Subject(s)
COVID-19 , Pediatric Obesity , Body Mass Index , COVID-19/epidemiology , Child , Child, Preschool , Humans , Overweight/epidemiology , Pandemics , Pediatric Obesity/epidemiology , SARS-CoV-2 , San Francisco/epidemiology , Weight Gain
10.
MMWR Morb Mortal Wkly Rep ; 69(17): 521-522, 2020 May 01.
Article in English | MEDLINE | ID: covidwho-1389843

ABSTRACT

In the United States, approximately 1.4 million persons access emergency shelter or transitional housing each year (1). These settings can pose risks for communicable disease spread. In late March and early April 2020, public health teams responded to clusters (two or more cases in the preceding 2 weeks) of coronavirus disease 2019 (COVID-19) in residents and staff members from five homeless shelters in Boston, Massachusetts (one shelter); San Francisco, California (one); and Seattle, Washington (three). The investigations were performed in coordination with academic partners, health care providers, and homeless service providers. Investigations included reverse transcription-polymerase chain reaction testing at commercial and public health laboratories for SARS-CoV-2, the virus that causes COVID-19, over approximately 1-2 weeks for residents and staff members at the five shelters. During the same period, the team in Seattle, Washington, also tested residents and staff members at 12 shelters where a single case in each had been identified. In Atlanta, Georgia, a team proactively tested residents and staff members at two shelters with no known COVID-19 cases in the preceding 2 weeks. In each city, the objective was to test all shelter residents and staff members at each assessed facility, irrespective of symptoms. Persons who tested positive were transported to hospitals or predesignated community isolation areas.


Subject(s)
Betacoronavirus , Coronavirus Infections/epidemiology , Homeless Persons/statistics & numerical data , Housing/statistics & numerical data , Pneumonia, Viral/epidemiology , Boston/epidemiology , COVID-19 , Cities , Georgia/epidemiology , Humans , Pandemics , Prevalence , SARS-CoV-2 , San Francisco/epidemiology , Washington/epidemiology
11.
Clin Infect Dis ; 73(Suppl 2): S127-S135, 2021 07 30.
Article in English | MEDLINE | ID: covidwho-1387758

ABSTRACT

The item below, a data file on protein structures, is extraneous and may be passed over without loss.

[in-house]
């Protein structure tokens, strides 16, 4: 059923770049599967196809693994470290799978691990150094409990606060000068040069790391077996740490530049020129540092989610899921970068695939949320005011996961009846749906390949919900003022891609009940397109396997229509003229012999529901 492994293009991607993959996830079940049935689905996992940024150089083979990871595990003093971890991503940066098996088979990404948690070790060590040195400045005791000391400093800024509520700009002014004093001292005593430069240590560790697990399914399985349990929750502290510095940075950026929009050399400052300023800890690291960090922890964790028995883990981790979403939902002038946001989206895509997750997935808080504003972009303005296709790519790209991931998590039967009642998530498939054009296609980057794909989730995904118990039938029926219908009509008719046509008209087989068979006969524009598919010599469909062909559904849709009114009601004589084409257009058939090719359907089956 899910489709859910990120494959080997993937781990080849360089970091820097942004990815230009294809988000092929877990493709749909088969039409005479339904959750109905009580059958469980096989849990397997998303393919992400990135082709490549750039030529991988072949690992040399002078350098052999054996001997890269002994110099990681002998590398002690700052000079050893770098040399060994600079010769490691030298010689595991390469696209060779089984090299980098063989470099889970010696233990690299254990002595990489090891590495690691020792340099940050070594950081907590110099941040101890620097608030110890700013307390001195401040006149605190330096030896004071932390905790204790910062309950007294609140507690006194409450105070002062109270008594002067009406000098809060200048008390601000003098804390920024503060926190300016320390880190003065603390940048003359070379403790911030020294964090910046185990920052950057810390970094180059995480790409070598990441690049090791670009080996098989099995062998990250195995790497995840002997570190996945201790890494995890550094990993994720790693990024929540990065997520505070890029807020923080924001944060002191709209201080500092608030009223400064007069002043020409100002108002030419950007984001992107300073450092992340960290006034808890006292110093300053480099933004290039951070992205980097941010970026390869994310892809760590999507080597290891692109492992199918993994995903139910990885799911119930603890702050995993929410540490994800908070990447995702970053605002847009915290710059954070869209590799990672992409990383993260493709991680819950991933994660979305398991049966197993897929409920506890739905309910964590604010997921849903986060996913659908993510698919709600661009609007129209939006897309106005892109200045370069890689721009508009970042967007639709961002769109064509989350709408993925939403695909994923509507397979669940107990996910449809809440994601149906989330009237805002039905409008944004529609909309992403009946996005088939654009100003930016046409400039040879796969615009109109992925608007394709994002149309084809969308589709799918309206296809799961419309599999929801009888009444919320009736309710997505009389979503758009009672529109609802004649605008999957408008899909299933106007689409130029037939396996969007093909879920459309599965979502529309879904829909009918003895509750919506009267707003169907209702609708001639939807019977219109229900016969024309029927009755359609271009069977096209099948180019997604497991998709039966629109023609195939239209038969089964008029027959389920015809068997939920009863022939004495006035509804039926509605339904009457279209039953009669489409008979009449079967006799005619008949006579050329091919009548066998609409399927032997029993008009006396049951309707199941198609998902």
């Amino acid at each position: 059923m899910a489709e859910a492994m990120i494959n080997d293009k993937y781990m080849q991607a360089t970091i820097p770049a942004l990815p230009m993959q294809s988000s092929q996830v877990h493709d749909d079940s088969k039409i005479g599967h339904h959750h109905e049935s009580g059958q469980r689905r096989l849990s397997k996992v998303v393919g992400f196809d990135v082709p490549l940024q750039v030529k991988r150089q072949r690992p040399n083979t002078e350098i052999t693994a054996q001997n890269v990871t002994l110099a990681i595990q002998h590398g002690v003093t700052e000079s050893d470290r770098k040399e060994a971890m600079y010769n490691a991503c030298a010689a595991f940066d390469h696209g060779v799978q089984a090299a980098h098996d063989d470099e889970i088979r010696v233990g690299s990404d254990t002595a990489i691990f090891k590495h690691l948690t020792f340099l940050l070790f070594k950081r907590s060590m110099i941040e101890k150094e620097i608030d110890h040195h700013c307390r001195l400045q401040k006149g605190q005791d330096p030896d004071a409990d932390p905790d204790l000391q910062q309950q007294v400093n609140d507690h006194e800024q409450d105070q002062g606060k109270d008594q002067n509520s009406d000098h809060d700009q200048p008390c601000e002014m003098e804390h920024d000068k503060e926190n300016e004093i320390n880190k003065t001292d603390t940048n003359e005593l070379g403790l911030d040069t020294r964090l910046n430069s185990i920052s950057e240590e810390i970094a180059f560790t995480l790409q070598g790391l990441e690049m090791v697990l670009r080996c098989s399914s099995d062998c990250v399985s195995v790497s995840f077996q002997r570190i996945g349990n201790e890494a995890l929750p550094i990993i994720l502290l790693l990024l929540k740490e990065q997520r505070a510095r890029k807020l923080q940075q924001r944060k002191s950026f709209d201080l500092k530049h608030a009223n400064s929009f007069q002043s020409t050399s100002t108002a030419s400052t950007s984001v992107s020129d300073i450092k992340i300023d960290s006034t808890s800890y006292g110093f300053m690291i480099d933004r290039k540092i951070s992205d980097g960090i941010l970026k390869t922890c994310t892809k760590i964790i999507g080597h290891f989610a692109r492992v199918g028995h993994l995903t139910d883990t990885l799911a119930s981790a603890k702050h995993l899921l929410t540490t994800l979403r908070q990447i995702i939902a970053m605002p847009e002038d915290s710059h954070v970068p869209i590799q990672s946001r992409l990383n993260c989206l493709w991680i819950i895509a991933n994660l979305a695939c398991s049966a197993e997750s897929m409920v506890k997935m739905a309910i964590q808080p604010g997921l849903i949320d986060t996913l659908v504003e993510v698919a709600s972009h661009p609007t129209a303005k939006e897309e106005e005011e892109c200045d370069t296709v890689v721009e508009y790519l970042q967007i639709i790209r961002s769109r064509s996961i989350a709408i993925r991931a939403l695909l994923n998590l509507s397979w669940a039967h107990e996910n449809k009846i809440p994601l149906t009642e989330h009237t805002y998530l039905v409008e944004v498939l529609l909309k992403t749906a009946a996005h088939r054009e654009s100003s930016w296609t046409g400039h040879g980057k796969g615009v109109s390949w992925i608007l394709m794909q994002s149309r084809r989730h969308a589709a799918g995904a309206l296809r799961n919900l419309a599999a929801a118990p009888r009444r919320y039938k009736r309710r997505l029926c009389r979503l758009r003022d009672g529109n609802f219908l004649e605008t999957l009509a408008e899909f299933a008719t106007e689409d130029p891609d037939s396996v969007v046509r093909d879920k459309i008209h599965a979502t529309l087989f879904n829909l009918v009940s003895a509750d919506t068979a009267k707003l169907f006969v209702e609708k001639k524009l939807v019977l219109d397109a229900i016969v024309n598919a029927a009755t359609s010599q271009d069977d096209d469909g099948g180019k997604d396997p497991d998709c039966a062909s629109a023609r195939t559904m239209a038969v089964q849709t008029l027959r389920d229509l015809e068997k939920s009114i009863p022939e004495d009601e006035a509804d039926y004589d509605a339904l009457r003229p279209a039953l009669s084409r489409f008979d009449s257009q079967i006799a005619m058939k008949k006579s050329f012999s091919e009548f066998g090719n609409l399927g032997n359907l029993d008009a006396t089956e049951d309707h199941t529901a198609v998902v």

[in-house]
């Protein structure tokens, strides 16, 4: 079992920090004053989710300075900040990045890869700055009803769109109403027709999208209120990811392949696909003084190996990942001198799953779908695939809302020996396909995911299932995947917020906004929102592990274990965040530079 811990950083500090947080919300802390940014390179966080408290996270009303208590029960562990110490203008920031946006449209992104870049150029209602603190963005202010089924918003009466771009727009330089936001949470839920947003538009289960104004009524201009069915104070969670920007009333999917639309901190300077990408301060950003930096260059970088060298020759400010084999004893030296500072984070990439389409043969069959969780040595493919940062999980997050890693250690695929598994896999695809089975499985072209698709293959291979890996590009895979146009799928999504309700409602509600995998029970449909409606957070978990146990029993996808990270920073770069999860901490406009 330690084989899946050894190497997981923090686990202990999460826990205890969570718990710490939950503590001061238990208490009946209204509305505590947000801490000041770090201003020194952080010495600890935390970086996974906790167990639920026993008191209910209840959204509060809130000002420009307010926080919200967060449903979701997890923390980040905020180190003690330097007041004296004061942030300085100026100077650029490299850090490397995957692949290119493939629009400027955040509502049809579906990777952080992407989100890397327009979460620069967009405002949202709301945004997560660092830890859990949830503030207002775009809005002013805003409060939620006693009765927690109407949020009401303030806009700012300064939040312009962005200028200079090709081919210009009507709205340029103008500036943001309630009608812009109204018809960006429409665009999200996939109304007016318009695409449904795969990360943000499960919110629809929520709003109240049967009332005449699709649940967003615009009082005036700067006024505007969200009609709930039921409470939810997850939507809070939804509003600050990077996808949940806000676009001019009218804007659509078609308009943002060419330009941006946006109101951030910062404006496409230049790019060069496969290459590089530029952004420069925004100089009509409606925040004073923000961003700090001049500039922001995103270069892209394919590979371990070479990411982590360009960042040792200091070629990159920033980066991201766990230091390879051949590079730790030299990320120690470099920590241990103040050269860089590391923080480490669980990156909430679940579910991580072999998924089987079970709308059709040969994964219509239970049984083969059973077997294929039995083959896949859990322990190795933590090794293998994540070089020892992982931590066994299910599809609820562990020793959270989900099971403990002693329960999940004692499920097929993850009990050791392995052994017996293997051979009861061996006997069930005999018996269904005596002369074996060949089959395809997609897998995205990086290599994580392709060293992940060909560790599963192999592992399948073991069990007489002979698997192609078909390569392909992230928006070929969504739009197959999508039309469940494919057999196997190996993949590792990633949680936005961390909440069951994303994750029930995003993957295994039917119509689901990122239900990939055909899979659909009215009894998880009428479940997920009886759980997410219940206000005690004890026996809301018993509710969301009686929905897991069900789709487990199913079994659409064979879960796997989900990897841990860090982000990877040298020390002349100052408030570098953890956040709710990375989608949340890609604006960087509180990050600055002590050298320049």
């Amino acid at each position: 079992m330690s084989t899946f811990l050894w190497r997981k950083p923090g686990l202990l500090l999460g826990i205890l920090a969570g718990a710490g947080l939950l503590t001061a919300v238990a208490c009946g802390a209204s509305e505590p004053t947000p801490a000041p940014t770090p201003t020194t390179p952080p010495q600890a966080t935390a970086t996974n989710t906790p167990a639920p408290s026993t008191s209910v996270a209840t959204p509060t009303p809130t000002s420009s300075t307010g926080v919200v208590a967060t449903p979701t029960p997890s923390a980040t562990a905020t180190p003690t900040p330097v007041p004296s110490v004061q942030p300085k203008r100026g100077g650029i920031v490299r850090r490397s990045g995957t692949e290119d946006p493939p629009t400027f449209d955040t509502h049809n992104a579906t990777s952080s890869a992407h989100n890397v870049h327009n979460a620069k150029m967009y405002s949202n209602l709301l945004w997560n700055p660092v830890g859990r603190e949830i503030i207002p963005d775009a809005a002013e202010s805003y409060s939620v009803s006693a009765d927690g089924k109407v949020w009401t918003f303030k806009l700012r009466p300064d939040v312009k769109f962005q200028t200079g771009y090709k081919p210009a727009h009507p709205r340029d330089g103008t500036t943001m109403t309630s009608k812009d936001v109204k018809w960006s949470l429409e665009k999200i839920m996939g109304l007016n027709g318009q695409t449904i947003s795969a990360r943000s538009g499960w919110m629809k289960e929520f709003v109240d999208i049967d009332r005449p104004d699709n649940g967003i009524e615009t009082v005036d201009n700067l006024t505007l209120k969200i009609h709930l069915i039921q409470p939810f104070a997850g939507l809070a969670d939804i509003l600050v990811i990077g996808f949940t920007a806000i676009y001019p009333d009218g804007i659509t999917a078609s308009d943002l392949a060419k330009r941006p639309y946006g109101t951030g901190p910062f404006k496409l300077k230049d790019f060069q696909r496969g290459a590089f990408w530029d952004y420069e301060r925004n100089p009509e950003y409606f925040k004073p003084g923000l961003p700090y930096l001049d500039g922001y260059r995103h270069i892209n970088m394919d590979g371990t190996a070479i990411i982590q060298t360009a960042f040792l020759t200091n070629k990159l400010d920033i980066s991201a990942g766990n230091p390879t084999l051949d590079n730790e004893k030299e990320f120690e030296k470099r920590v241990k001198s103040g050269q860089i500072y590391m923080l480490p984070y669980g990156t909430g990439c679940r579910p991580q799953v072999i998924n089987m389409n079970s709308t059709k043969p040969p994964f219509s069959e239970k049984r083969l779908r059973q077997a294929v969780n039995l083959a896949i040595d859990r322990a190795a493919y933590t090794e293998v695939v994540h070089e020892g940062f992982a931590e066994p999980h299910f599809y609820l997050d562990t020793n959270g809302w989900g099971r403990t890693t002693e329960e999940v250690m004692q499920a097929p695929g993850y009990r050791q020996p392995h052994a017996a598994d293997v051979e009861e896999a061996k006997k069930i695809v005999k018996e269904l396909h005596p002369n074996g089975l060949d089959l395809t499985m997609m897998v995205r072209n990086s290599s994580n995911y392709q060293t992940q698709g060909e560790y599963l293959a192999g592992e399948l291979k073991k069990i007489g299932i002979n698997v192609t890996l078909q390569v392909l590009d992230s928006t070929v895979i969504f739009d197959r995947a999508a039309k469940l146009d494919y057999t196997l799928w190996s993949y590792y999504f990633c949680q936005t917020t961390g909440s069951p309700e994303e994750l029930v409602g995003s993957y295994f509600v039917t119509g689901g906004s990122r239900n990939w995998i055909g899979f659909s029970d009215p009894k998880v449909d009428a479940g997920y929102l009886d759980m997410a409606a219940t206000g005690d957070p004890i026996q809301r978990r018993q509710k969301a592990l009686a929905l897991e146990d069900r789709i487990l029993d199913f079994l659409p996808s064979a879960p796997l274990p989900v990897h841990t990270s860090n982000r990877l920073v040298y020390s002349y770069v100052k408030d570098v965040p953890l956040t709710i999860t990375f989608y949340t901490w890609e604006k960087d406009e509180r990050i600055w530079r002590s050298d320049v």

BACKGROUND: There is an urgent need to understand the dynamics and risk factors driving ongoing severe acute respiratory syndrome coronavirus 2 (SARS-CoV-2) transmission during shelter-in-place mandates. METHODS: We offered SARS-CoV-2 reverse-transcription polymerase chain reaction (PCR) and antibody (Abbott ARCHITECT IgG) testing, regardless of symptoms, to all residents (aged ≥4 years) and workers in a San Francisco census tract (population: 5174) at outdoor, community-mobilized events over 4 days. We estimated SARS-CoV-2 point prevalence (PCR positive) and cumulative incidence (antibody or PCR positive) in the census tract and evaluated risk factors for recent (PCR positive/antibody negative) vs prior infection (antibody positive/PCR negative). SARS-CoV-2 genome recovery and phylogenetics were used to measure viral strain diversity, establish viral lineages present, and estimate number of introductions. RESULTS: We tested 3953 persons (40% Latinx; 41% White; 9% Asian/Pacific Islander; and 2% Black). Overall, 2.1% (83/3871) tested PCR positive: 95% were Latinx and 52% were asymptomatic when tested; 1.7% of census tract residents and 6.0% of workers (non-census tract residents) were PCR positive. Among 2598 tract residents, estimated point prevalence of PCR positives was 2.3% (95% confidence interval [CI], 1.2%-3.8%): 3.9% (95% CI, 2.0%-6.4%) among Latinx persons vs 0.2% (95% CI, .0-.4%) among non-Latinx persons. Estimated cumulative incidence among residents was 6.1% (95% CI, 4.0%-8.6%). Prior infections were 67% Latinx, 16% White, and 17% other ethnicities. Among recent infections, 96% were Latinx. Risk factors for recent infection were Latinx ethnicity, inability to shelter in place and maintain income, frontline service work, unemployment, and household income <$50 000/year. Five SARS-CoV-2 phylogenetic lineages were detected. CONCLUSIONS: SARS-CoV-2 infections from diverse lineages continued circulating among low-income, Latinx persons unable to work from home and maintain income during San Francisco's shelter-in-place ordinance.